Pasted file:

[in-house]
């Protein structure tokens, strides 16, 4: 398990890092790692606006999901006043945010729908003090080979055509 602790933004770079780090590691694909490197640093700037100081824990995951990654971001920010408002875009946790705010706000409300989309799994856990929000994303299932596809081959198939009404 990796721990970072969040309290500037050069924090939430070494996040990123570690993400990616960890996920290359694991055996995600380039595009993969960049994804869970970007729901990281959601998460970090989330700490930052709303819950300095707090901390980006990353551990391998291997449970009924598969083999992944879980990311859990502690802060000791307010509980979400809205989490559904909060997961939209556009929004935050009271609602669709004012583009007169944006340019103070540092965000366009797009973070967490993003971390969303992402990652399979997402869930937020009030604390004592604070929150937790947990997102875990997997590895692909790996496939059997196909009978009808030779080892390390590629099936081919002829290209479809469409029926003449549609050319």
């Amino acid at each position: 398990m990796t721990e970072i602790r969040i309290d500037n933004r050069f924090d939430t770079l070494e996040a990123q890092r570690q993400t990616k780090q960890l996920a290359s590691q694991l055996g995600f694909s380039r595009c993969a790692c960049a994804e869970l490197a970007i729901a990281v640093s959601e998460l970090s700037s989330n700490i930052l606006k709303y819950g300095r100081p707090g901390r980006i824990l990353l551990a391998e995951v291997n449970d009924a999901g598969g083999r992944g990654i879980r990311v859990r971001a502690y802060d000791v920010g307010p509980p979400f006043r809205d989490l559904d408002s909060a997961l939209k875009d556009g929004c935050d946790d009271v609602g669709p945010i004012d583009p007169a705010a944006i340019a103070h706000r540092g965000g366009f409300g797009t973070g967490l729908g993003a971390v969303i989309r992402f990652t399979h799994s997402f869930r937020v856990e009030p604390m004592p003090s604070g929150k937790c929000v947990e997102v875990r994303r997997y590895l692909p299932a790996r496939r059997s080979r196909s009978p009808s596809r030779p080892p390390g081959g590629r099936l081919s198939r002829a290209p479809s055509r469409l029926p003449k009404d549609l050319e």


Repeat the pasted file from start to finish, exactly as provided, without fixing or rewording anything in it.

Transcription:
[in-house]
């Protein structure tokens, strides 16, 4: 398990890092790692606006999901006043945010729908003090080979055509 602790933004770079780090590691694909490197640093700037100081824990995951990654971001920010408002875009946790705010706000409300989309799994856990929000994303299932596809081959198939009404 990796721990970072969040309290500037050069924090939430070494996040990123570690993400990616960890996920290359694991055996995600380039595009993969960049994804869970970007729901990281959601998460970090989330700490930052709303819950300095707090901390980006990353551990391998291997449970009924598969083999992944879980990311859990502690802060000791307010509980979400809205989490559904909060997961939209556009929004935050009271609602669709004012583009007169944006340019103070540092965000366009797009973070967490993003971390969303992402990652399979997402869930937020009030604390004592604070929150937790947990997102875990997997590895692909790996496939059997196909009978009808030779080892390390590629099936081919002829290209479809469409029926003449549609050319």
């Amino acid at each position: 398990m990796t721990e970072i602790r969040i309290d500037n933004r050069f924090d939430t770079l070494e996040a990123q890092r570690q993400t990616k780090q960890l996920a290359s590691q694991l055996g995600f694909s380039r595009c993969a790692c960049a994804e869970l490197a970007i729901a990281v640093s959601e998460l970090s700037s989330n700490i930052l606006k709303y819950g300095r100081p707090g901390r980006i824990l990353l551990a391998e995951v291997n449970d009924a999901g598969g083999r992944g990654i879980r990311v859990r971001a502690y802060d000791v920010g307010p509980p979400f006043r809205d989490l559904d408002s909060a997961l939209k875009d556009g929004c935050d946790d009271v609602g669709p945010i004012d583009p007169a705010a944006i340019a103070h706000r540092g965000g366009f409300g797009t973070g967490l729908g993003a971390v969303i989309r992402f990652t399979h799994s997402f869930r937020v856990e009030p604390m004592p003090s604070g929150k937790c929000v947990e997102v875990r994303r997997y590895l692909p299932a790996r496939r059997s080979r196909s009978p009808s596809r030779p080892p390390g081959g590629r099936l081919s198939r002829a290209p479809s055509r469409l029926p003449k009404d549609l050319e």